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Teaching gratitude, an essential value in children's emotional development

10 January, 2022
Gratitude extends beyond saying "Please" and "Thank you". It can be seen as a mindset, a manner of connecting with our surroundings, an emotion, or even a lifestyle. Teaching children about gratitude requires role models and real-life examples. This article explores how adults can instill gratitude in children by articulating its advantages and demonstrating appreciation for what we have in our lives. 

The power of gratitude and how we teach children to show it

Thanksgiving Day is celebrated every year mostly in the US, but also in other countries throughout the world. Dating back to the Middle Ages, communities would gather on this days to express gratitude for bountiful harvests and the passing year, based on the agricultural calendar.

Over time, with the rise of the Industrial Revolution, urbanization, and the emergence of consumerism, the tradition evolved. Today, it's marked by elaborate family feasts and the kickoff of the holiday shopping spree.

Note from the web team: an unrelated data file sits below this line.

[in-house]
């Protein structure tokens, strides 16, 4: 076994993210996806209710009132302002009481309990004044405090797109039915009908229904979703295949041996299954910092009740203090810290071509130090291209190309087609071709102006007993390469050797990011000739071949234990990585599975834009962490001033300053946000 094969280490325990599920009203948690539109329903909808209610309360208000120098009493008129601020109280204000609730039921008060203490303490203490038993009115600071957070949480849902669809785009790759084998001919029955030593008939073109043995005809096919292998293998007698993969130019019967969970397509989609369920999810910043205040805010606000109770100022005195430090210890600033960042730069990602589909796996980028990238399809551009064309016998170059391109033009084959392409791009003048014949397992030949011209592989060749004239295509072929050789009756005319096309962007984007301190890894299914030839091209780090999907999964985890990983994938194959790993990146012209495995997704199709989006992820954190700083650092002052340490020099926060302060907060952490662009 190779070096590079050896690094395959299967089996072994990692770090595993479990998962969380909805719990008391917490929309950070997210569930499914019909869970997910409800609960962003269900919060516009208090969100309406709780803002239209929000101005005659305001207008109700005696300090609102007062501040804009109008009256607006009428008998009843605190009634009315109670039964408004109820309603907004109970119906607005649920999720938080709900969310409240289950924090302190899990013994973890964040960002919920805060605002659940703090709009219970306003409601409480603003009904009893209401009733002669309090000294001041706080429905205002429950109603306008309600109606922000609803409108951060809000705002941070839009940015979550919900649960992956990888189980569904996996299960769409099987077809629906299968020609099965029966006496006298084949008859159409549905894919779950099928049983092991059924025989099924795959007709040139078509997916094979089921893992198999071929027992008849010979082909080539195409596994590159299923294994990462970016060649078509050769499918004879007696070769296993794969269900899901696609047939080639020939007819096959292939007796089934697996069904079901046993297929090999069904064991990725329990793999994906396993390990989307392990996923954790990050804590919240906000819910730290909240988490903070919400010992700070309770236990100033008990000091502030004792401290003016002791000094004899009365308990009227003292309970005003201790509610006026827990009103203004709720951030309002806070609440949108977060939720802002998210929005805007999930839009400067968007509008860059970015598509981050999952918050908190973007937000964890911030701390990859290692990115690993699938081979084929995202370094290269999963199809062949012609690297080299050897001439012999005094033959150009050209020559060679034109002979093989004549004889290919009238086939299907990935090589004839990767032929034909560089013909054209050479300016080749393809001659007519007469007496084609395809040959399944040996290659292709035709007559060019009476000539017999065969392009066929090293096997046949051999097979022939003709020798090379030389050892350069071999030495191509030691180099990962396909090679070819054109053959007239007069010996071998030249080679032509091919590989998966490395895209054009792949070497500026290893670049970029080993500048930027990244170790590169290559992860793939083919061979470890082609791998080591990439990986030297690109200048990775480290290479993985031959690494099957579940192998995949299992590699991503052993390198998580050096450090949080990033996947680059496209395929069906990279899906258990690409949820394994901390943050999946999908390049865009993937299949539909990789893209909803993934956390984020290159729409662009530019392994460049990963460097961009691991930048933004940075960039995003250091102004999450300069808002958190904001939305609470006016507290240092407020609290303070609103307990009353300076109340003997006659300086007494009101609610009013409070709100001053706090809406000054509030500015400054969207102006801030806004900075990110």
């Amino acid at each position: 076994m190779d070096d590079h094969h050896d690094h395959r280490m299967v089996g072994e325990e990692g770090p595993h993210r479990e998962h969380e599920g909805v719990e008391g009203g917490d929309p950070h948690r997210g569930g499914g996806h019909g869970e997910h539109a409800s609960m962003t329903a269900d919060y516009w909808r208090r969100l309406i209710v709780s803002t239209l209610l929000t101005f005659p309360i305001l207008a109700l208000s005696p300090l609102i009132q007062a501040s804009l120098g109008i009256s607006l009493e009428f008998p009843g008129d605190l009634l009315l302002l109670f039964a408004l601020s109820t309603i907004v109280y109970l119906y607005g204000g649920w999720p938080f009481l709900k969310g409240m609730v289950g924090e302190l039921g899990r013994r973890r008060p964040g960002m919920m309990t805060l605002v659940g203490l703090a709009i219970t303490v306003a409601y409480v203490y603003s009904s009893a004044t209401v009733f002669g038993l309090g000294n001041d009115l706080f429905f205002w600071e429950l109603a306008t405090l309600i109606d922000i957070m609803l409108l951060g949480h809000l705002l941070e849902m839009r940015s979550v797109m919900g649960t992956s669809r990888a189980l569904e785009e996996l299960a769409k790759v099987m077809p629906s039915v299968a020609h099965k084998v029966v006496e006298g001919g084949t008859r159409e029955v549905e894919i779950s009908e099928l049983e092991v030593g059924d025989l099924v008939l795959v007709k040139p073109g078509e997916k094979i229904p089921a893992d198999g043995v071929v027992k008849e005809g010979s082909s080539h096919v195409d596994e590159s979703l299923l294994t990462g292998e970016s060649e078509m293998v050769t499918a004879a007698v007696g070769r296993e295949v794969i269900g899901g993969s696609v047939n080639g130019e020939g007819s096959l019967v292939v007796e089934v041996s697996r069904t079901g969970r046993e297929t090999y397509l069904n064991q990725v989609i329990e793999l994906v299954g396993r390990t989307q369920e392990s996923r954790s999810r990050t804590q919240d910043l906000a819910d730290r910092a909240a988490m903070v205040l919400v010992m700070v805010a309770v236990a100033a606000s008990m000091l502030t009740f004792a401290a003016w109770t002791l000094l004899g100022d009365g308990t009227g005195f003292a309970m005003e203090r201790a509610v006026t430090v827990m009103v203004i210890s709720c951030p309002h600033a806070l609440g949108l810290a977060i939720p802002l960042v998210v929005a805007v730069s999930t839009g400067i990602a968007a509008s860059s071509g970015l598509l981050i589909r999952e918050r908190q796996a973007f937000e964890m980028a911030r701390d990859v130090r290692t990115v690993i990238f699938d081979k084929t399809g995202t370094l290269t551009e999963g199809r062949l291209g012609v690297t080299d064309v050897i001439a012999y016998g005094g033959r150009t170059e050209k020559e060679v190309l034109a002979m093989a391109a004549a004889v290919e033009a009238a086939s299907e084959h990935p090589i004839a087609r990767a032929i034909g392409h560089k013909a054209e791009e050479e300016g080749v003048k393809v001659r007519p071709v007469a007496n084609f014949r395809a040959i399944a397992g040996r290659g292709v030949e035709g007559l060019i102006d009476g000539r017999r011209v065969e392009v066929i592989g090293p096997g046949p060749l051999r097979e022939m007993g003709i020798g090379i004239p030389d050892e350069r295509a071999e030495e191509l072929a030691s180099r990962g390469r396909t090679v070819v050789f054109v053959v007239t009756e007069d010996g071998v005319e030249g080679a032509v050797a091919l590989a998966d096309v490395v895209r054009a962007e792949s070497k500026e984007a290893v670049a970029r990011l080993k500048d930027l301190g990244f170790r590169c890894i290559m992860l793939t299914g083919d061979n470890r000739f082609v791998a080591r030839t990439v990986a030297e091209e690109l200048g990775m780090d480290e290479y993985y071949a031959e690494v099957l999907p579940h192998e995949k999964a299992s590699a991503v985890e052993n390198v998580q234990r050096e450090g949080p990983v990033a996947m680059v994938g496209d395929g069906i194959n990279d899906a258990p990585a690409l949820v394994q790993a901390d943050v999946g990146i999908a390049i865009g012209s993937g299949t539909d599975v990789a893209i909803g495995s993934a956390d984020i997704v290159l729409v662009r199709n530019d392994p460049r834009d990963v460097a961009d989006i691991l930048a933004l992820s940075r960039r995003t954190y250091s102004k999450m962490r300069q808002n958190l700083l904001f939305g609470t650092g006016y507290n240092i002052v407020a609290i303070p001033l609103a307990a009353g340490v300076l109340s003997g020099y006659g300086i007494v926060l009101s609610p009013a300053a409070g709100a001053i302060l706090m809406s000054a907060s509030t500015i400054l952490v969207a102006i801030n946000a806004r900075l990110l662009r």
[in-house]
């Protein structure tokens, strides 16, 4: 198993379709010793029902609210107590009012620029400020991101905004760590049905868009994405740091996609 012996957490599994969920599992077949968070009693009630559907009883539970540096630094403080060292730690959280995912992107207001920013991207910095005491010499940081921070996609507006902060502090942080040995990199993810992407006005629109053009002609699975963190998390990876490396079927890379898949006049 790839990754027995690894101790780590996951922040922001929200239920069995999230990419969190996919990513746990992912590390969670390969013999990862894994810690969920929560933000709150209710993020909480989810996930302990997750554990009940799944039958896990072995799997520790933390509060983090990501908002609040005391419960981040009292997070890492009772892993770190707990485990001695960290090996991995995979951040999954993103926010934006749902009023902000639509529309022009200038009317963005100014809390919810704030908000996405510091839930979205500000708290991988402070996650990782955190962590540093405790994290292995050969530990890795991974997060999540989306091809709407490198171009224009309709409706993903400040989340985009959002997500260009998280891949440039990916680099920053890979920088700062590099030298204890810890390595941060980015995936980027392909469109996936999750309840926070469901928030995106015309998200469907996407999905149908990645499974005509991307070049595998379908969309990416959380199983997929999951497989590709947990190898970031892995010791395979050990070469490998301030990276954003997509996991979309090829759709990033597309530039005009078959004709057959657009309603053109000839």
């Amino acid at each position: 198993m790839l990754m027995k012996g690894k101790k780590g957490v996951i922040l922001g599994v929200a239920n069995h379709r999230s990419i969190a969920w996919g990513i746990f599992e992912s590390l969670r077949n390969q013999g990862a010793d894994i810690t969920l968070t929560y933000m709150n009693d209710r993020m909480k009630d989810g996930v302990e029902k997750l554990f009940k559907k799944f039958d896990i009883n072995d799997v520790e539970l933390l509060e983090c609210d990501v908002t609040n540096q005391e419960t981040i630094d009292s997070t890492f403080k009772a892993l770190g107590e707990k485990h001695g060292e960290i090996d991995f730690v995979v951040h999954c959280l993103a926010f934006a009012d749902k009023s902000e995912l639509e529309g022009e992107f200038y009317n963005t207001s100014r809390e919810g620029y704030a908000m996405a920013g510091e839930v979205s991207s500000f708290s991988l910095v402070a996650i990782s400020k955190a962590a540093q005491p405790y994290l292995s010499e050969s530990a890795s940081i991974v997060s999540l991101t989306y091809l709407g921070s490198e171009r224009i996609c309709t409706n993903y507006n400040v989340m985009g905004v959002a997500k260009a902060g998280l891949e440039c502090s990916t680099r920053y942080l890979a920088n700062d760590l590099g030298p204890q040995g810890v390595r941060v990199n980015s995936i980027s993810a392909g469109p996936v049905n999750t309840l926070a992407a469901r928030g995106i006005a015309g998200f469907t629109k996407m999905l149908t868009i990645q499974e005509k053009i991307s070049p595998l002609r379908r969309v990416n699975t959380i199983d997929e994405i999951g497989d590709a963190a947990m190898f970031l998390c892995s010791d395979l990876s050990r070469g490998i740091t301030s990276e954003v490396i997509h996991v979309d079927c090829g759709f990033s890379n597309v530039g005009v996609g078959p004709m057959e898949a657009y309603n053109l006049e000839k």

Since we no longer grow what we eat, agratitude is often linked to material possessions. However, the frenzied pace of modern life has shifted the focus to elements like personal health and nurturing meaningful relationships.

Recent studies indicate that fostering gratitude in children leads to increased happiness as they grow older. This positive outlook mirrors the effects seen in adults: greater optimism, healthier relationships, and increased support for others. Grateful children also express higher satisfaction with their schools, families, communities, friendships, and, most importantly, themselves.